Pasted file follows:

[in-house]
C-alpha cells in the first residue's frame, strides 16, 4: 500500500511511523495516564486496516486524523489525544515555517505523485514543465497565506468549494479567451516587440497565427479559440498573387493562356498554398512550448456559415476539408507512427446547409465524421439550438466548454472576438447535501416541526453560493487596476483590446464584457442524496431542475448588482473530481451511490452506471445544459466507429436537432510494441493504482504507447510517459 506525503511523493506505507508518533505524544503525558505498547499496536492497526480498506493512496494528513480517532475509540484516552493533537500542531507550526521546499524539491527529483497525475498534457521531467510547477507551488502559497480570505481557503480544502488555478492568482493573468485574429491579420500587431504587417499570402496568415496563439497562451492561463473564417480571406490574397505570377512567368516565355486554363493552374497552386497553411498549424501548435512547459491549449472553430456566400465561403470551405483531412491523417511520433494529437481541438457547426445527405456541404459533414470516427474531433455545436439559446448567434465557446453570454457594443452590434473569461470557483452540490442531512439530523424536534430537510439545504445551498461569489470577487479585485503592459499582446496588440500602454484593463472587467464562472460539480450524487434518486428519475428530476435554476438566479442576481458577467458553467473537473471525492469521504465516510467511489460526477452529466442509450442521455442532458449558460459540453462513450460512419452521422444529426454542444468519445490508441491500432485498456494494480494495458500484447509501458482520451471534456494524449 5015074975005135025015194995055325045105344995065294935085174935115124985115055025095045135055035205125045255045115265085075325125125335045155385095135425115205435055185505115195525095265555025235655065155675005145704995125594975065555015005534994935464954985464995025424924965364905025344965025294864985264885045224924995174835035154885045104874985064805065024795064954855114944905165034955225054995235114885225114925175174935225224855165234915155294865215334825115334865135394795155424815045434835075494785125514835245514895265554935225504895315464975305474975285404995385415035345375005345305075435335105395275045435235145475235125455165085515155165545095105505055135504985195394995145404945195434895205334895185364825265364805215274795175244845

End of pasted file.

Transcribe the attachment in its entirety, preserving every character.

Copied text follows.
[in-house]
C-alpha cells in the first residue's frame, strides 16, 4: 500500500511511523495516564486496516486524523489525544515555517505523485514543465497565506468549494479567451516587440497565427479559440498573387493562356498554398512550448456559415476539408507512427446547409465524421439550438466548454472576438447535501416541526453560493487596476483590446464584457442524496431542475448588482473530481451511490452506471445544459466507429436537432510494441493504482504507447510517459 506525503511523493506505507508518533505524544503525558505498547499496536492497526480498506493512496494528513480517532475509540484516552493533537500542531507550526521546499524539491527529483497525475498534457521531467510547477507551488502559497480570505481557503480544502488555478492568482493573468485574429491579420500587431504587417499570402496568415496563439497562451492561463473564417480571406490574397505570377512567368516565355486554363493552374497552386497553411498549424501548435512547459491549449472553430456566400465561403470551405483531412491523417511520433494529437481541438457547426445527405456541404459533414470516427474531433455545436439559446448567434465557446453570454457594443452590434473569461470557483452540490442531512439530523424536534430537510439545504445551498461569489470577487479585485503592459499582446496588440500602454484593463472587467464562472460539480450524487434518486428519475428530476435554476438566479442576481458577467458553467473537473471525492469521504465516510467511489460526477452529466442509450442521455442532458449558460459540453462513450460512419452521422444529426454542444468519445490508441491500432485498456494494480494495458500484447509501458482520451471534456494524449 5015074975005135025015194995055325045105344995065294935085174935115124985115055025095045135055035205125045255045115265085075325125125335045155385095135425115205435055185505115195525095265555025235655065155675005145704995125594975065555015005534994935464954985464995025424924965364905025344965025294864985264885045224924995174835035154885045104874985064805065024795064954855114944905165034955225054995235114885225114925175174935225224855165234915155294865215334825115334865135394795155424815045434835075494785125514835245514895265554935225504895315464975305474975285404995385415035345375005345305075435335105395275045435235145475235125455165085515155165545095105505055135504985195394995145404945195434895205334895185364825265364805215274795175244845